Truckee English professor releases new book of poems
Special to the Bonanza
Readers will discover “deftly-crafted narrative moments that unreel like snippets of cinema” in the poems of June Sylvester Saraceno’s new book, entitled “Of Dirt and Tar.”
The second, full-length collection of poetry by Saraceno, the English department chair at Sierra Nevada College, will be released March 1 by Cherry Grove Collections, with accolades on its jacket by some of the nation’s top poets.
Patricia Smith, who won the Lenore Marshall Poetry Prize for the most outstanding book of poetry in 2013, said, “There’s a rumor making the rounds that poetry, alas, is dead — I know of no better way to refute that idiocy than to immerse yourself in these lyric stanzas, these deftly-crafted narrative moments that unreel like snippets of cinema. June Saraceno has once again infused the literary landscape with a necessary breath; this long-awaited volume couldn’t come at a better time.”
While Iraqi war veteran and poet Brian Turner, author of the acclaimed “Here, Bullet,” invites readers, saying, “I promise you: this book is just as good at 30,000 feet over the Atlantic seaboard as it is in a rocking chair on the back porch of a moonlit home in the woods.”
The publisher, Cherry Grove Collections, states that it seeks poetry collections “that sing the essential human songs of our times.” In choosing Saraceno’s book for publication, Cherry Grove Collections editors noted, “The poems of June Sylvester Saraceno’s ‘Of Dirt and Tar’ concern themselves as much with air and light as with the world’s physical objects, lifting up as much as they dig down and deep.”
A Truckee resident, Saraceno reveals influences from the American West in her poems along with an upbringing in the American South. She is the author of “Altars of Ordinary Light,” released by Plain View Press in 2007, and a chapbook of prose poems, “Mean Girl Trips,” published by Pudding House Press in 2006.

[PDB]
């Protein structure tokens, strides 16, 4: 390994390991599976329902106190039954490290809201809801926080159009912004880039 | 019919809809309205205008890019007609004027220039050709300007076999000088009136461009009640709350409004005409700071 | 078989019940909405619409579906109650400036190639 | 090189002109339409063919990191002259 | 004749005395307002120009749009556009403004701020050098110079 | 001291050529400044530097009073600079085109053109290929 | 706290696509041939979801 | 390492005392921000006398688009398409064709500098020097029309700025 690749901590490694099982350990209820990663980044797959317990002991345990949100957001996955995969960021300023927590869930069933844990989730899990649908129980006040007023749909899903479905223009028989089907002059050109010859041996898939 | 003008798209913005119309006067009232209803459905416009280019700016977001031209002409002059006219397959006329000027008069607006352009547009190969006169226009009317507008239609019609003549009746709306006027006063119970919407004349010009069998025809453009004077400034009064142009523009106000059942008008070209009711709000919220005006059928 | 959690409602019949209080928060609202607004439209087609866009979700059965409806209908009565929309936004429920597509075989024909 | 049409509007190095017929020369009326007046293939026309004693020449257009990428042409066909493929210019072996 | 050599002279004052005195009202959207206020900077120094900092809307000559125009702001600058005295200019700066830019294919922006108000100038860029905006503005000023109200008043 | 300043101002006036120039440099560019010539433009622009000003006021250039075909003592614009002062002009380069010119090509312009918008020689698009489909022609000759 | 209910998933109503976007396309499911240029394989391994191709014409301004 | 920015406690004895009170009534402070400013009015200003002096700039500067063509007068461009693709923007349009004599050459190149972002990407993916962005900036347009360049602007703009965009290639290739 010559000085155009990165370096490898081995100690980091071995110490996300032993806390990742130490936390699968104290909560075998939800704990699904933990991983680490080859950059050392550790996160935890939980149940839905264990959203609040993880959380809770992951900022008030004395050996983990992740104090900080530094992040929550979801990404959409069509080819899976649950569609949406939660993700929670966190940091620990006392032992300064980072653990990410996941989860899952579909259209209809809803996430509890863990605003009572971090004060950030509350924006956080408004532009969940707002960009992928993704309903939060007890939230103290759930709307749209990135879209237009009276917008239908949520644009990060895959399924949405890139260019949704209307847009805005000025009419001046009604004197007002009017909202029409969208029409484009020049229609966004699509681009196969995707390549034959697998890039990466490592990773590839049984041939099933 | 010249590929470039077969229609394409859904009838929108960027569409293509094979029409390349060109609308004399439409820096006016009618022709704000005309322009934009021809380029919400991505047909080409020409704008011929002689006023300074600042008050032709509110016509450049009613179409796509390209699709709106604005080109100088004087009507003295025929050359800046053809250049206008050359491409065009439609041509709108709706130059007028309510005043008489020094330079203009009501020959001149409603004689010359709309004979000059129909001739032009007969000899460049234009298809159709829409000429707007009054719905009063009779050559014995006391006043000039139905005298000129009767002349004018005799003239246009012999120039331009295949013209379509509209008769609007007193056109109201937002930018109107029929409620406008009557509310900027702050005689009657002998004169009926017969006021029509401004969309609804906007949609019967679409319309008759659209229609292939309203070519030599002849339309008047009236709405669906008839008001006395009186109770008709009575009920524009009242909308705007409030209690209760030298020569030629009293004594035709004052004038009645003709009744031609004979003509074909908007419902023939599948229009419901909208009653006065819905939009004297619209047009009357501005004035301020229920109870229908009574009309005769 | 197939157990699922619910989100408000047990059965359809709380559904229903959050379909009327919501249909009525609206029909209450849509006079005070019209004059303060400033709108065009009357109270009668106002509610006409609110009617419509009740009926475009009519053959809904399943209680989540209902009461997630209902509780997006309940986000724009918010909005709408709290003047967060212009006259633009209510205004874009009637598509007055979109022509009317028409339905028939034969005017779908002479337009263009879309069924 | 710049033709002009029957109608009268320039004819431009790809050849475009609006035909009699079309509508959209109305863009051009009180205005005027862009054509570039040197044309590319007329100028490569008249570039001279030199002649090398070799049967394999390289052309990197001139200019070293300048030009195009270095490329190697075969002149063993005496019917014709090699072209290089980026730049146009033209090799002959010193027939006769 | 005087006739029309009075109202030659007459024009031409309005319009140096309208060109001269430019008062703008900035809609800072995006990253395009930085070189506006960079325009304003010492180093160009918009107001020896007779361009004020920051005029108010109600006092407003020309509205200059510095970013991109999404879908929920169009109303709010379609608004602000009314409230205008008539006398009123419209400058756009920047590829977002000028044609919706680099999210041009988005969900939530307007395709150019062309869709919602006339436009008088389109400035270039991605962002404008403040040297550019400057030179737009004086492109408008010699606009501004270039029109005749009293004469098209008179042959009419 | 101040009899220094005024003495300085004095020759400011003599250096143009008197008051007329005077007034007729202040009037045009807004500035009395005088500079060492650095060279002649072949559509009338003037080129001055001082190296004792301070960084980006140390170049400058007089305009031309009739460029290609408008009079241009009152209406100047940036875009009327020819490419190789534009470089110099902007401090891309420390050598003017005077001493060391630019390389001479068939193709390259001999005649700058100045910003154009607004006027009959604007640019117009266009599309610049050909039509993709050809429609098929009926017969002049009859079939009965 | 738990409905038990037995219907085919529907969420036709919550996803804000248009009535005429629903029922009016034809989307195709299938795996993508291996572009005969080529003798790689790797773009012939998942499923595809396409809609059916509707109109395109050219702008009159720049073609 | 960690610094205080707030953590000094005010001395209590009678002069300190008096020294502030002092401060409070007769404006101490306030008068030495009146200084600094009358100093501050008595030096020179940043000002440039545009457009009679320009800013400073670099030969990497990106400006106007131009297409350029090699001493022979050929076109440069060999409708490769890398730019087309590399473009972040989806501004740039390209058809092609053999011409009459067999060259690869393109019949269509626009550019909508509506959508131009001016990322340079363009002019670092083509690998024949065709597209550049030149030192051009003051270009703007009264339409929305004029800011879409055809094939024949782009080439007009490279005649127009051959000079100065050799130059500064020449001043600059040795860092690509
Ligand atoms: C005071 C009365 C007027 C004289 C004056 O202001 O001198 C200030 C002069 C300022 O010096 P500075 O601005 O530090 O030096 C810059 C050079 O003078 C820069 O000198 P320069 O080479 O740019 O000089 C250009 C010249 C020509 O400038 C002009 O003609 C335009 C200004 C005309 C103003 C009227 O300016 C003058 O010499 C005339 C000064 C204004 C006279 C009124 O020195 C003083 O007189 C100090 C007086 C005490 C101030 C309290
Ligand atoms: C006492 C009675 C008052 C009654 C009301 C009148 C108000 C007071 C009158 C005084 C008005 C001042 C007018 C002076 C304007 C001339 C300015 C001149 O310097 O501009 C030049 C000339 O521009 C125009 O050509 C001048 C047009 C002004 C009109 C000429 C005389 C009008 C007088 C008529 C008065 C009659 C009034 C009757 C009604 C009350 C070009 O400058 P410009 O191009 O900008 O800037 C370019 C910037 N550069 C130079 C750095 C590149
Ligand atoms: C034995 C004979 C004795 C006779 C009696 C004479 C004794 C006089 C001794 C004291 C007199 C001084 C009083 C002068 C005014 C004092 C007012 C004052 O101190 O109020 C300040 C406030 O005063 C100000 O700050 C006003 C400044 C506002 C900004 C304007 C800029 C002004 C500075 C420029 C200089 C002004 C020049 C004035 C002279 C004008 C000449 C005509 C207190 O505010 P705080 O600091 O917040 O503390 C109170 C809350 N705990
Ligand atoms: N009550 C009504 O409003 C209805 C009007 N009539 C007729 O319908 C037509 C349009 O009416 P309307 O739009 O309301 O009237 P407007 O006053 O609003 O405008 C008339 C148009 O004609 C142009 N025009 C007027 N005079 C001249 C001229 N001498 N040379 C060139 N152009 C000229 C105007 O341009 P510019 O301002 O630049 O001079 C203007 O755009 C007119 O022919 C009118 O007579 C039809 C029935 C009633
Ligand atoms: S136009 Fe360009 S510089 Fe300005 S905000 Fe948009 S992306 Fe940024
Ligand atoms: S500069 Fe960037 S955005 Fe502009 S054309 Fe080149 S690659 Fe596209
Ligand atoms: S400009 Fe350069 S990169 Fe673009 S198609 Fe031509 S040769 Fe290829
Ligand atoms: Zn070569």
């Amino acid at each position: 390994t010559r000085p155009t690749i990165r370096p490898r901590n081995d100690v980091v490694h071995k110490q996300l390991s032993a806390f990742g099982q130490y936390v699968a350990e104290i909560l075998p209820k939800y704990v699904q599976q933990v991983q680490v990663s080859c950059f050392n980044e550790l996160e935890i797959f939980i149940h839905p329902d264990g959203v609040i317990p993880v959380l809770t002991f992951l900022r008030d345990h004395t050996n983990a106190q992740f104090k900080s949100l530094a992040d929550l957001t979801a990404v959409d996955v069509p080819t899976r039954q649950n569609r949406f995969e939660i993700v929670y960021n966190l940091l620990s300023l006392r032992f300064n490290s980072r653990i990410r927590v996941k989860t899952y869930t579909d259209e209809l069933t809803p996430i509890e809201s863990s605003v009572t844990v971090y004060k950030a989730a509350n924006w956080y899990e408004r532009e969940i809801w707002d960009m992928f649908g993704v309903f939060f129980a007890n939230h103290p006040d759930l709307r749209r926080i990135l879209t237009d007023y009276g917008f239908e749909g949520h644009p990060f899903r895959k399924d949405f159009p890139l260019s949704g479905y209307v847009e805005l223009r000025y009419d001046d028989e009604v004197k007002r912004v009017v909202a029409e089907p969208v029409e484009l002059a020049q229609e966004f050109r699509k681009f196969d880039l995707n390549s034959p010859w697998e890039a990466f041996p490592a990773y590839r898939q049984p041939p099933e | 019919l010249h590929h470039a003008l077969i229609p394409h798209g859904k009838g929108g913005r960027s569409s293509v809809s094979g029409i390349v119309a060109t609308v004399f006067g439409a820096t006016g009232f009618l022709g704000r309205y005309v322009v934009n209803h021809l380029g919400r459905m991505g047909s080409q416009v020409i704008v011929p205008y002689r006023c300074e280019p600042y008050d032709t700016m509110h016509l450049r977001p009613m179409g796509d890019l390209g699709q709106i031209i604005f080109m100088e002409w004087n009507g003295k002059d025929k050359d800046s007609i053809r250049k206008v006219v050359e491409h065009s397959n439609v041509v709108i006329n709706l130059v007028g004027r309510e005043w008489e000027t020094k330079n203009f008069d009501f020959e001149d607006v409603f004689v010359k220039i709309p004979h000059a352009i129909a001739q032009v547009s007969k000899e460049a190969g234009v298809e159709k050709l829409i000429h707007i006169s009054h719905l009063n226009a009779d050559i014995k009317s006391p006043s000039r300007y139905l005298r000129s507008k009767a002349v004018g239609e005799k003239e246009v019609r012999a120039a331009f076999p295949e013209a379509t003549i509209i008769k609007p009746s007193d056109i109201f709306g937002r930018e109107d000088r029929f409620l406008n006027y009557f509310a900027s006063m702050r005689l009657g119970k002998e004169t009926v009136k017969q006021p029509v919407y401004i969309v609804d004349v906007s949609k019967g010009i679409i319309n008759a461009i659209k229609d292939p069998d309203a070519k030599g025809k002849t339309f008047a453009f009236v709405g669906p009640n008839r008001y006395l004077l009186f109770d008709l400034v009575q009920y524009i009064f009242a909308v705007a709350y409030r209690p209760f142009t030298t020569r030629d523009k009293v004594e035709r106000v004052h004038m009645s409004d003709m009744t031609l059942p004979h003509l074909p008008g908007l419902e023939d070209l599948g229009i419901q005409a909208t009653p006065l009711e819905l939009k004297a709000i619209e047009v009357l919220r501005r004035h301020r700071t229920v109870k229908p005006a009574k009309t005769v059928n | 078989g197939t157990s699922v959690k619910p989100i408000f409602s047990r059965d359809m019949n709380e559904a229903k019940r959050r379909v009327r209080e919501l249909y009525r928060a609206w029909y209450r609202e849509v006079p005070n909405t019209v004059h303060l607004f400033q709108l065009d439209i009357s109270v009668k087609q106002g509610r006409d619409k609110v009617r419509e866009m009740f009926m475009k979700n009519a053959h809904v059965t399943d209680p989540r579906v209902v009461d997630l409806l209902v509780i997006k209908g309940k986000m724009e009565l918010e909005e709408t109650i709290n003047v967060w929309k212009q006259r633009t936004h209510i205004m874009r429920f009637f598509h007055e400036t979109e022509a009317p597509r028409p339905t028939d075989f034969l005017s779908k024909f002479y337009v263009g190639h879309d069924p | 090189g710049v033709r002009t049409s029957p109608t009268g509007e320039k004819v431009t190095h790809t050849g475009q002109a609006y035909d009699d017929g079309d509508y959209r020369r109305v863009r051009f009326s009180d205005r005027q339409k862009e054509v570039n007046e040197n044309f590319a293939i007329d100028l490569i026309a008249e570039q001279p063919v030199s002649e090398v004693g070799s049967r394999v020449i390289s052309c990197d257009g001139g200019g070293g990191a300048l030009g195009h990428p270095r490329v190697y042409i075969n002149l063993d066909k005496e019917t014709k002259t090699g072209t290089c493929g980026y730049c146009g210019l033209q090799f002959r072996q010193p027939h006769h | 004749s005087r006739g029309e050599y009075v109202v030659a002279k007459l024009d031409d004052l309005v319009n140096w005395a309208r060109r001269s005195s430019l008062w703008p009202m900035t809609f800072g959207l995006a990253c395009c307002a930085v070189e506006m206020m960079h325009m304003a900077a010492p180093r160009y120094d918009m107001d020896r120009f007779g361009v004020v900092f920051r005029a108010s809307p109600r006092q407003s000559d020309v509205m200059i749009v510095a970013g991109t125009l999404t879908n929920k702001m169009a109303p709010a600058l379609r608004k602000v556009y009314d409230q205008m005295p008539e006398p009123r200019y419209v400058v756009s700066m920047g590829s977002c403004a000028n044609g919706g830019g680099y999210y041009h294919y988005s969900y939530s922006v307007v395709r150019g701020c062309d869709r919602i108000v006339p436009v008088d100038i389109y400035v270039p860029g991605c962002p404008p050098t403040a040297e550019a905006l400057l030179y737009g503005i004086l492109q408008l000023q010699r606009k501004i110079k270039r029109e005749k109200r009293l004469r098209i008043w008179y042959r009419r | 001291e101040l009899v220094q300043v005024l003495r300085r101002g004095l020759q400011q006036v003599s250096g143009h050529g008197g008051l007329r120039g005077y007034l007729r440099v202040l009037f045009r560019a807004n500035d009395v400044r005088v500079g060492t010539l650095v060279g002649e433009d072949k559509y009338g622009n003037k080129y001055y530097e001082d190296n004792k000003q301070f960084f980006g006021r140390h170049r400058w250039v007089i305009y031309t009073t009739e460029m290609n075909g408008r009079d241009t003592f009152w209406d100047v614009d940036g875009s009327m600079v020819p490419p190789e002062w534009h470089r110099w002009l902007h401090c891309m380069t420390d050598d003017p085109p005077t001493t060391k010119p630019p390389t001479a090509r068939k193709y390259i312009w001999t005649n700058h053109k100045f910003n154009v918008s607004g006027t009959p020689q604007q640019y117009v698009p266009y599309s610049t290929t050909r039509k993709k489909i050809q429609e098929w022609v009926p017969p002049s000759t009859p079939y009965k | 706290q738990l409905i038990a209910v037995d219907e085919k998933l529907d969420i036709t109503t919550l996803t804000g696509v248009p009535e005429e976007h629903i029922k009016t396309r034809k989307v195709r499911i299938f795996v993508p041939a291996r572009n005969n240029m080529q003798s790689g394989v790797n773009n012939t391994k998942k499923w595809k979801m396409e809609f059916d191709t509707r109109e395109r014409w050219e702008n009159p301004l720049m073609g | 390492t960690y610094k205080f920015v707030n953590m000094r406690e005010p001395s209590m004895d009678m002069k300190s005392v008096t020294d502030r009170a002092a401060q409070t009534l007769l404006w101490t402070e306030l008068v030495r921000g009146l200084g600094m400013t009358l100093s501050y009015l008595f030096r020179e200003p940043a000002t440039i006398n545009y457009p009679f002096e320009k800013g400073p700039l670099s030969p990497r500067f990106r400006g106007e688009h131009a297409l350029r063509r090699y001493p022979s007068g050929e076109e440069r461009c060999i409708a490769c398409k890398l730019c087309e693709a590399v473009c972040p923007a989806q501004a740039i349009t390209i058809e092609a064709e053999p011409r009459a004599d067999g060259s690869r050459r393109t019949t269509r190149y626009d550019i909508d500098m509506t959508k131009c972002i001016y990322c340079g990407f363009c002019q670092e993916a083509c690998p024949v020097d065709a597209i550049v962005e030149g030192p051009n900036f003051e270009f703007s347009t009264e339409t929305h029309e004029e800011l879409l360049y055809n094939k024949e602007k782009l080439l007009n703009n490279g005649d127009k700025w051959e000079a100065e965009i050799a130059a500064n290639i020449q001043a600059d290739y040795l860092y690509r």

“In ‘of Dirt and Tar’ I’ve tried to explore different ground by experimenting more with persona poems, with form, and with stylistic choices that don’t always involve direct narrative. It was challenging, but ultimately liberating to write in voices of assumed characters,” Saraceno said.
Her work, both poetry and fiction, has appeared widely in journals and anthologies since she began her career by earning a BA in English at East Carolina University in North Carolina. She earned her MFA from Bowling Green University in Ohio, and began transforming Sierra Nevada College’s English department in 2002 as its chair.
Aside from Saraceno’s recent achievements of developing a BA, BFA and MFA degree in Creative Writing, she initiated the Writers in the Woods series in 2010 and founded the literary journal, “The Sierra Nevada Review,” in 1990. In May 2013, Nevada Humanities, a nonprofit affiliate of the National Endowment of the Humanities, honored Saraceno for Outstanding Teaching of the Humanities.
Last summer, Saraceno spent a month in Marnay-sur-Seine, France with the international artists residency program, Camac Art Center, and plans to return in July for more inspiration. She began a third collection of poetry during the Camac residency last summer, which she hopes to complete when she returns this summer. For now, Saraceno is excited about the release of her latest book.
“Of Dirt and Tar is a line from one of the poems in this collection that makes a tonal link between my experiences as a Tar Heel (I’m from North Carolina originally) and the other regional influence on many of the poems, my life in the West,” Saraceno said.
A review by the critically acclaimed New Jersey poet, Laura McCullough, said of Saraceno’s poems: “Elegiac at times, they also ring with hopefulness, as if the speaker has thrown herself onto ‘the back of something that breaks from the dark / into a gallop, / and head(s) out heedless on the path to daylight.’ These poems are both artifact and art in their quiet, soulful courageousness.”
“Of Dirt and Tar” can be purchased on Amazon.com or for $18 on Saraceno’s website, junesaraceno.com. The book can be found locally at Sierra Nevada College’s campus store and other regional bookstores.